“The truth is when home values were going up, no body thought of defaulting their mortgage to ‘get out of it.’ Every lunch table in town the conversation was how great the market is doing and how much equity they have now and how they are buying investment properties. Nobody called their mortgage company or the banks crooks. But now all of a sudden they are the bad guys, are they really the bad guys because if home prices were still up would you be mad? I see this anger for people to rationalize and default on their home loans and seeing the market further down the drain.”

“The Villages of Avignon Community Development District in Palmetto is the latest of more than 160 special districts to default on its development bonds since the housing bust. The problem is too many projects were started at the same time — the boom days of 2005 and 2006 — before the market dried up. After that, the developers kept pushing forward like there was no housing crisis, said Richard Lehmann, a Miami financial adviser who runs a website that keeps tabs on district finances.”

“‘This has been going on a couple years now,’ he said. ‘They’re all in trouble. We’re talking about a large amount of property across the state.’”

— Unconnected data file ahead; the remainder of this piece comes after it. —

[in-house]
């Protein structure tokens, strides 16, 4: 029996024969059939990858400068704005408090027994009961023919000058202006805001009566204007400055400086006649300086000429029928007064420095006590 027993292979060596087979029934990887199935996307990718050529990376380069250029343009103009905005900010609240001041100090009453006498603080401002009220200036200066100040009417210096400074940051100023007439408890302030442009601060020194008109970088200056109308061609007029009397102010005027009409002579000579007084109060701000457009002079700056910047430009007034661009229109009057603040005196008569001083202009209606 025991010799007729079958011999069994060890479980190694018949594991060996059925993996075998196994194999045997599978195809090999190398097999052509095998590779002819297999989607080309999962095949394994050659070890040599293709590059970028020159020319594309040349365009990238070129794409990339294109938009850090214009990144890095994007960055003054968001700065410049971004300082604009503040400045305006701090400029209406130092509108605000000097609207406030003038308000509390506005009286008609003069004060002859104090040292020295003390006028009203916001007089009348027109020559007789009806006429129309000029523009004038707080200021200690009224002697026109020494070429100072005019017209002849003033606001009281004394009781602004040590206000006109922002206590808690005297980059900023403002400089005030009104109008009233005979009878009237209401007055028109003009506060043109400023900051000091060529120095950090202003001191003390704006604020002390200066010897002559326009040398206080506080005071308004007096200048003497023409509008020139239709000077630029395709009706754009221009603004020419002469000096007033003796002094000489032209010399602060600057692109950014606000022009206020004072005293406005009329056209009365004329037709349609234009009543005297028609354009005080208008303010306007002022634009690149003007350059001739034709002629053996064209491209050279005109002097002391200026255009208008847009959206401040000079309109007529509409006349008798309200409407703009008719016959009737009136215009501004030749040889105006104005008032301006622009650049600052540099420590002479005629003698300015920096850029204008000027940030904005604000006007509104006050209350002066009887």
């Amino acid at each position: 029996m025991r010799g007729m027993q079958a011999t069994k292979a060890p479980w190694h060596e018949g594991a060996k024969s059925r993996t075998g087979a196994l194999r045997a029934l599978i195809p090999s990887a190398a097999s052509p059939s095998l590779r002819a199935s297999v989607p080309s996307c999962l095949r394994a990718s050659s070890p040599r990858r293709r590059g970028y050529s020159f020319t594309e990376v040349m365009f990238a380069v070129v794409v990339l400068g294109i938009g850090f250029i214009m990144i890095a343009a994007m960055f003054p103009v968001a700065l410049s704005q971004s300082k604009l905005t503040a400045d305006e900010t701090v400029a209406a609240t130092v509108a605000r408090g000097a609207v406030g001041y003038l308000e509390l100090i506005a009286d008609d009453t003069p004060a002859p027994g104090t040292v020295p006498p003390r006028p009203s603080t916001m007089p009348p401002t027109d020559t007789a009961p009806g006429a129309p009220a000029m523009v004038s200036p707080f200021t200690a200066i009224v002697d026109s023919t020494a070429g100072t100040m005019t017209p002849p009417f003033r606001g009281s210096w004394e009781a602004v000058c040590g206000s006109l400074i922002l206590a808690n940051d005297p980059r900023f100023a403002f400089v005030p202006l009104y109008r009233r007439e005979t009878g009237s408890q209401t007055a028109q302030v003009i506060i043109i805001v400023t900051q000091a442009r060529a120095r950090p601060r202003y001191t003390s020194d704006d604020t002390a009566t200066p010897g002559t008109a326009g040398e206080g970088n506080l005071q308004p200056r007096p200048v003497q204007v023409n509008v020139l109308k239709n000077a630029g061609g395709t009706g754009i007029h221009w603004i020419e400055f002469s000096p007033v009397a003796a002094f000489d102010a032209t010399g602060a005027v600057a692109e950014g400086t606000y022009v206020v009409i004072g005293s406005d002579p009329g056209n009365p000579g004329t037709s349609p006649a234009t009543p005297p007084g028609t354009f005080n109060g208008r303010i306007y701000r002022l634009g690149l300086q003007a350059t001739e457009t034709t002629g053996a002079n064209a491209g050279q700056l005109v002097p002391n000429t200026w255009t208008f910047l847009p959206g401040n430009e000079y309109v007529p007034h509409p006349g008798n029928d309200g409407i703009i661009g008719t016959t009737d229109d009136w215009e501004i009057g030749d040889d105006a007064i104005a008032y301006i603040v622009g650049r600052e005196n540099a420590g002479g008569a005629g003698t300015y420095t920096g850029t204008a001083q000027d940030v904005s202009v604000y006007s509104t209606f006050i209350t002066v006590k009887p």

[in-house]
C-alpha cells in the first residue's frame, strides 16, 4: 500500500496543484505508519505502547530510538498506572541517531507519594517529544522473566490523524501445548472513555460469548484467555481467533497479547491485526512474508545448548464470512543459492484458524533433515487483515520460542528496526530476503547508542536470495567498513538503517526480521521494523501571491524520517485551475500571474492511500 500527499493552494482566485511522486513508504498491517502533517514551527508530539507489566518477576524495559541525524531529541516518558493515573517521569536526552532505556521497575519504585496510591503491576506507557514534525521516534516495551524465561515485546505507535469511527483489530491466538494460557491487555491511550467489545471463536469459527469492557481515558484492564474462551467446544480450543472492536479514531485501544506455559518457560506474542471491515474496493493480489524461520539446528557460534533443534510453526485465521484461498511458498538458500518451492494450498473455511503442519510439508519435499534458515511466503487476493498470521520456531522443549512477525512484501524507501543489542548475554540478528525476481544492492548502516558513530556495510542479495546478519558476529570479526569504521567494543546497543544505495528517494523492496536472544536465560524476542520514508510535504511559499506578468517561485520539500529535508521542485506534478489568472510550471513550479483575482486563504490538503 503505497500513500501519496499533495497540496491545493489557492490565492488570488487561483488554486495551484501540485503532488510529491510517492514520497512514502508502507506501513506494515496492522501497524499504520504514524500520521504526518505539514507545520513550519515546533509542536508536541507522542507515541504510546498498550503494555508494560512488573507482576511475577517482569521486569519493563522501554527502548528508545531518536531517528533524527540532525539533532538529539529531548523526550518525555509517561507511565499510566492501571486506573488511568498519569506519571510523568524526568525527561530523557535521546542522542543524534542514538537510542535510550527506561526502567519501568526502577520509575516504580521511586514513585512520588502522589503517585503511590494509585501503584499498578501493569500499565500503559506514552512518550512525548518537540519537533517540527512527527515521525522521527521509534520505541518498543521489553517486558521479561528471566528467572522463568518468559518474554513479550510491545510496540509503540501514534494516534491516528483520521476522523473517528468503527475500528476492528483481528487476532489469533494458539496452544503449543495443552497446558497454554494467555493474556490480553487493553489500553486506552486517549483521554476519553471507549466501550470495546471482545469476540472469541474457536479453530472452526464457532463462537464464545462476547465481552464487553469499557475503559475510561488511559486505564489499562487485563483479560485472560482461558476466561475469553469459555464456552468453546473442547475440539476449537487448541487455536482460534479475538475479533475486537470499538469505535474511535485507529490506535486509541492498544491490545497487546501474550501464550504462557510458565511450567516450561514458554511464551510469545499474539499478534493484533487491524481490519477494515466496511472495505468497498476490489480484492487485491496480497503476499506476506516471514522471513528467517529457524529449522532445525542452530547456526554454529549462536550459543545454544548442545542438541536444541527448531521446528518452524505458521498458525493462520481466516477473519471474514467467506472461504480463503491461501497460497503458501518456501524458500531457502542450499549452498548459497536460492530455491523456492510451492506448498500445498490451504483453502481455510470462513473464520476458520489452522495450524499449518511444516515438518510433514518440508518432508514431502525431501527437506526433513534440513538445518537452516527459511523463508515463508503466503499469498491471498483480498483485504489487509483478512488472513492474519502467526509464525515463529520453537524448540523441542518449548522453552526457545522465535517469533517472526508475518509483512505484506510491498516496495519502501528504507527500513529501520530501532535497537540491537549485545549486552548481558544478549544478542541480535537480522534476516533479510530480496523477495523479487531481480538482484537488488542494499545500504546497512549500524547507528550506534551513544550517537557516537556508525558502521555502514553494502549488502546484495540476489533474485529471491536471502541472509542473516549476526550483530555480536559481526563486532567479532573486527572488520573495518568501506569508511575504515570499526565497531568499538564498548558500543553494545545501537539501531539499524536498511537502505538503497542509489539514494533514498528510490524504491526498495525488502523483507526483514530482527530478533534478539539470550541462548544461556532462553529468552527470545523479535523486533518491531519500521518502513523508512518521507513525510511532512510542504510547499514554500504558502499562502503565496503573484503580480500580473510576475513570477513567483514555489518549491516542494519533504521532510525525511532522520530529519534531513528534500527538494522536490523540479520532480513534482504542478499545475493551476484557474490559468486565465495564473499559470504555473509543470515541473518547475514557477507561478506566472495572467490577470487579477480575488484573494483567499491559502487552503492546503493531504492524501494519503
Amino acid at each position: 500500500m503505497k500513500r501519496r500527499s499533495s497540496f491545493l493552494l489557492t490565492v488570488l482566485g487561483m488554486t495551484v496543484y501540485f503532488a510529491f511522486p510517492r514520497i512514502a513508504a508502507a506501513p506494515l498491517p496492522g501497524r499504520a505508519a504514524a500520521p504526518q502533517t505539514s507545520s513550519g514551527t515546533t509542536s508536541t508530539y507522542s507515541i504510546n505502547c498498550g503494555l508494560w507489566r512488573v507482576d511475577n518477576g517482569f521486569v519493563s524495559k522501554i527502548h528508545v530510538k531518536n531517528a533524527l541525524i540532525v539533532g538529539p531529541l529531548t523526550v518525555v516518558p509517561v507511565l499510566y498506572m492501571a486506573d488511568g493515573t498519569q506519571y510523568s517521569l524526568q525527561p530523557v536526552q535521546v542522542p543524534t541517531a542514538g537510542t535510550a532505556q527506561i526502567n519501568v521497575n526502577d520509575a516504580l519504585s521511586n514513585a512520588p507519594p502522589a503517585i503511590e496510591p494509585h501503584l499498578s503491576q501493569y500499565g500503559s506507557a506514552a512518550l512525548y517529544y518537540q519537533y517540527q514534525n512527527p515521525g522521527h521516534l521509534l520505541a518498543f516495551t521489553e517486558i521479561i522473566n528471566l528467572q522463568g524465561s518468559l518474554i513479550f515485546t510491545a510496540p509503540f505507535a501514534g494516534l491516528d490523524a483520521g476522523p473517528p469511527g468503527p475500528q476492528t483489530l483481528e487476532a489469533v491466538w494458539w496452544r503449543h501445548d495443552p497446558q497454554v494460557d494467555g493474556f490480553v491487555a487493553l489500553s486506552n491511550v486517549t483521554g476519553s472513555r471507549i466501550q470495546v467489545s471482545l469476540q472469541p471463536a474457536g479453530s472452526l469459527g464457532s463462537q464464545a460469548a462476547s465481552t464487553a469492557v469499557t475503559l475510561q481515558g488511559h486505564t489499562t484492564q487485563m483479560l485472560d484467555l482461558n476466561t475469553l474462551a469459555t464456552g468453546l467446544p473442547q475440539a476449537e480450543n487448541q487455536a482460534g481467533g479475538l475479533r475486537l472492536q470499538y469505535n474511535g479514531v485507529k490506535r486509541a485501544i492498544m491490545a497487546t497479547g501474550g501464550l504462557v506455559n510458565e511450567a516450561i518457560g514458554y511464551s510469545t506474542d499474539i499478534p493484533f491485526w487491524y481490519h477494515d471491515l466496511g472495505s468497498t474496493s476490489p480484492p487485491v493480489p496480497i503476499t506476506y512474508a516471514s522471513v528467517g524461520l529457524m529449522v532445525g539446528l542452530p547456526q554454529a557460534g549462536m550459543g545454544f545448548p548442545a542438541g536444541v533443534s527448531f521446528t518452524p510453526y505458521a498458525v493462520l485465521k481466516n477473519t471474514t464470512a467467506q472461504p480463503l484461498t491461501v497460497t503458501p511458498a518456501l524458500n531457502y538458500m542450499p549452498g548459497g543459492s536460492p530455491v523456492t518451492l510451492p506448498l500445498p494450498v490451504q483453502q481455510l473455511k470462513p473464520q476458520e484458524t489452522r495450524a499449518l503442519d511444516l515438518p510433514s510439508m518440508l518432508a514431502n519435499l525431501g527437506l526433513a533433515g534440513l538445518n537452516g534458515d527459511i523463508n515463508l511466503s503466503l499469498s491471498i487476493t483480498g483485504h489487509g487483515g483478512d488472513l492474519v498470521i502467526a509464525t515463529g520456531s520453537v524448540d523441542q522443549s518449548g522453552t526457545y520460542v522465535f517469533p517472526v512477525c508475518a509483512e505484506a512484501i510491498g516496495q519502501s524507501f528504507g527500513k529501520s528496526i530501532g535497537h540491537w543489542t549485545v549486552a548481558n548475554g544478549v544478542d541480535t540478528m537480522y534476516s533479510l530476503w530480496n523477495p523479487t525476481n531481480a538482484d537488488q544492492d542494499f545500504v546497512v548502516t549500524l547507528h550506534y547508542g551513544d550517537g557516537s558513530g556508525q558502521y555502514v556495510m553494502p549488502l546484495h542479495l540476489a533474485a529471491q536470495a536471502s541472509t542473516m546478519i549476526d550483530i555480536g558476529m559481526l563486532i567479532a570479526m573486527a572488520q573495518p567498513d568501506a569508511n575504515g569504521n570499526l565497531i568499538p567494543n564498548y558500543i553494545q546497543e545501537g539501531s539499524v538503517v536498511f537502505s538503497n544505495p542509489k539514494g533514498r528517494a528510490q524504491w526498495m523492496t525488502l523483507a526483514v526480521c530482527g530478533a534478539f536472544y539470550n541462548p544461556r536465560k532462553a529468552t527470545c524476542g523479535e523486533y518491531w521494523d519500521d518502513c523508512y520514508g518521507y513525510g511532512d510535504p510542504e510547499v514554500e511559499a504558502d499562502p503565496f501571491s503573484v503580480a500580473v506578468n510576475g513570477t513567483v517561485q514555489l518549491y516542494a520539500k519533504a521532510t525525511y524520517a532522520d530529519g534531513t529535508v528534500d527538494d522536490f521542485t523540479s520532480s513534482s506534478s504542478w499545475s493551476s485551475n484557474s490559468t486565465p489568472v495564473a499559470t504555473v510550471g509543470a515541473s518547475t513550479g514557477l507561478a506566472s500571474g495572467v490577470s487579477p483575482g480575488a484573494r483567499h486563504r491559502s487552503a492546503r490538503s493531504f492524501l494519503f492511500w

“The number of foreclosure filings in the Roaring Fork Valley portion of Eagle and Garfield counties soared in 2011. There were 107 foreclosures filed by lenders in the Eagle County portion of the valley in 2011, according to research by attorney Garret Brandt, also a real estate agent with Chaffin Light Real Estate. Brandt said there didn’t appear to be any areas of the middle and lower valley that were hit particularly hard or spared from foreclosure actions. ‘They’re still all over the place,’ he said.”

“However, in the Glenwood Springs and Carbondale areas, the average amount of the foreclosure filings was for $508,000. That suggests there are a lot of homes in lower price ranges targeted for foreclosure, not just more expensive luxury properties. ‘It seems like the really big projects are all done with,’ Brandt said, referring to the projects facing financial trouble. Now more foreclosure actions are affecting less expensive homes and condominiums, property owned by ‘average people,’ Brandt said.”